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Santa Claus: the man behind the red suit

John Willoughby: Greene Publishing, Inc.

It's a phenomenon that's unable to be explained and it's a tradition that has lasted for years past and will last for years to come. On Tuesday, Dec. 25, Santa Claus will begin his trek from the North Pole to each and every country on God's green earth to deliver presents to children around the world. But just who is Santa Claus?

Besides the silky, white beard and the plush-like red suit, an image which was virtually cemented in the minds of people by Norman Rockwell and other artistic figures, Santa Claus is a favorite among children and adults alike. Many seem to develop a smile when Santa is spotted. One of the characteristics of our jolly friend is that he has been around for years and years, even delivering presents to our ancestors a long time ago, without looking for anything in return.

In the fourth century, a man named Nicholas was a bishop in the country now known as Turkey. Nicholas, whose birth was believed to be between A.D. 260 and 280, was not ordained and was one of three to be made a bishop without prior ordination. Due to his parents passing when he was merely a child, he inherited plenty and was considered a kind, gentle and wealthy man, with the reputation of helping the poor when no one was looking.

As the story is told, a poor man, who had three daughters, had little money for his daughters to get married. One night, when Nicholas heard about this hardship, he sneaked a bag of gold down the man's chimney. Familiar to us today, the legend states that the bag of gold fell into a stocking that was hung by a fire to dry. This custom allowed for the oldest daughter of three to get married. Later, Nicholas repeated the gesture, allowing for the second daughter to get married.

Around the third time Nicholas came around, the father hid by the fire and eventually caught Nicholas dropping in a bag of gold. Nicholas, being the generous person he was, begged for the father not to tell anyone, because he did not want the attention. The news, however, got out and Nicholas was later deemed a Saint.

Over the years, Santa Claus has taken on many forms and has been commercialized in many ways; most popularly, the Coca-Cola Santa Claus. What is your favorite memory of Santa Claus as a child and what does the spirit of Santa Claus mean to you today? Check out the following responses from local believers.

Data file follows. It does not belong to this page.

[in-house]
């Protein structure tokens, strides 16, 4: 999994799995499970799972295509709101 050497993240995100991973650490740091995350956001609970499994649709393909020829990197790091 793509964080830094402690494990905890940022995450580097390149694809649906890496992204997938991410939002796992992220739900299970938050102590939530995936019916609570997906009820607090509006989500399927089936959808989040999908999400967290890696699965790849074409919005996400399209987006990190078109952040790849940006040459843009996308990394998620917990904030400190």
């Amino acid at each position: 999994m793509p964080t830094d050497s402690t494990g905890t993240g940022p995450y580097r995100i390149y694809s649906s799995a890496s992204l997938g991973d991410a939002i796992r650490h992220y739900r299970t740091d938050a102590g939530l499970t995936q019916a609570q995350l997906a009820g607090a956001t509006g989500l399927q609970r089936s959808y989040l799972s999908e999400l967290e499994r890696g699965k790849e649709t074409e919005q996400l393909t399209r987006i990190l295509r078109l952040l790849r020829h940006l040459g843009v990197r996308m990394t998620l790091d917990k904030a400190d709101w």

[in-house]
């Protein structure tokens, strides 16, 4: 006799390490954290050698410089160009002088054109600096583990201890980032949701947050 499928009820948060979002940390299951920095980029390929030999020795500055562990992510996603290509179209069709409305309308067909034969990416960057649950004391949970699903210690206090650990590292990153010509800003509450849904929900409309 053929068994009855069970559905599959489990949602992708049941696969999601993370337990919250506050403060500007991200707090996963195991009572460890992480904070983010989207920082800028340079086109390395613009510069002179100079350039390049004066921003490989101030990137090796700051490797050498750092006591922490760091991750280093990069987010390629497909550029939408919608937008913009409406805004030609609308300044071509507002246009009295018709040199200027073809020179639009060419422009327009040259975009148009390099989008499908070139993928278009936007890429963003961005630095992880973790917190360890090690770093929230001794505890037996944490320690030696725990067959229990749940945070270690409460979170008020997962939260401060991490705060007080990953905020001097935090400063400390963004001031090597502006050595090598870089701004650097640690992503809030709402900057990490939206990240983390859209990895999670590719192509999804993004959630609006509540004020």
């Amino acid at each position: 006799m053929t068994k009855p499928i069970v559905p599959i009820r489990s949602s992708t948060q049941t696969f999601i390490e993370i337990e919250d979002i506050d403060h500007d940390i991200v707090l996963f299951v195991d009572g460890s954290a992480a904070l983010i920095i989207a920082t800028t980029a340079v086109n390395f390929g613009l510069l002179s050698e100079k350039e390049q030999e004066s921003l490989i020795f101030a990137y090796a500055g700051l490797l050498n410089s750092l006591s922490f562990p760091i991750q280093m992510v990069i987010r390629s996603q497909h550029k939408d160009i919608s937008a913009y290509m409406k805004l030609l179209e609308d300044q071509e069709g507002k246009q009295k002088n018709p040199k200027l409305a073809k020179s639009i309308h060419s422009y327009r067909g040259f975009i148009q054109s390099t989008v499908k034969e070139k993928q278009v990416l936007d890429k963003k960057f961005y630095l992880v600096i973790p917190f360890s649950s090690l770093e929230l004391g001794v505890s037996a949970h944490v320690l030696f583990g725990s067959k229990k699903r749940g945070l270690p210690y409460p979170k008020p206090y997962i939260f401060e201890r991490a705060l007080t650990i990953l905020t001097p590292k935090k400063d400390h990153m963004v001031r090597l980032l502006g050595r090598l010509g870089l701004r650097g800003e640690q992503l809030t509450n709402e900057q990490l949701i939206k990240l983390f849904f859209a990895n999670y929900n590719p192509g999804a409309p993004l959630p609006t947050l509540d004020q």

Jacob Bembry: "Santa Claus arrived in my neighborhood in Monticello in the back seat of a sheriff's patrol car with presents for all the kids. I can't remember what I got, but I do remember Santa in the backseat of the car like a common criminal."

Angel Donaldson Omans: "Since my Dad was in the fire department, we had a fire radio. Every Christmas Eve, at about 8 p.m., we would listen to the Fire, EMS and Sheriff's department chase Santa around the town. They would say 'He's on the way to Lee.' My sister and I would rush off to bed in a hurry so Santa would come."

Laurie Santerfeit Rice: "I grew up in St. Mary's, Ga. Santa Claus came to town on a train and gave every child a stocking with coloring books, crayons, silly putty, jacks and candy. I always adored those times and today, it makes me want to make memories with my family."

Judith W. Lundell: Santa came every year to the church Christmas Party at Pine Grove Missionary Baptist Church. We usually got a sack of candy and an orange.

Judi Bremer: In 1954, I was four and Roy Smith had just married my sister. No one wore cowboy boots then, and when Santa entered the church, I evidently announced that Roy Smith was Santa since he had green cowboy boots!

So, is there a Santa Claus? I think it can only be answered through an excerpt of an article from "The New York Sun," written by Frances Pharcellus Church.

"Yes, Virginia, there is a Santa Claus. He exists as certainly as love and generosity and devotion exist, and you know that they abound and give to your life its highest beauty and joy. Alas! How dreary would be the world if there were no Santa Claus? It would be as dreary as if there were no Virginias. There would be no childlike faith then, no poetry, no romance to make tolerable this existence. We should have no enjoyment, except in sense and sight. The eternal light with which childhood fills the world would be extinguished ...  A thousand years from now, Virginia, nay, ten times ten thousand years from now, he will continue to make glad the heart of childhood."

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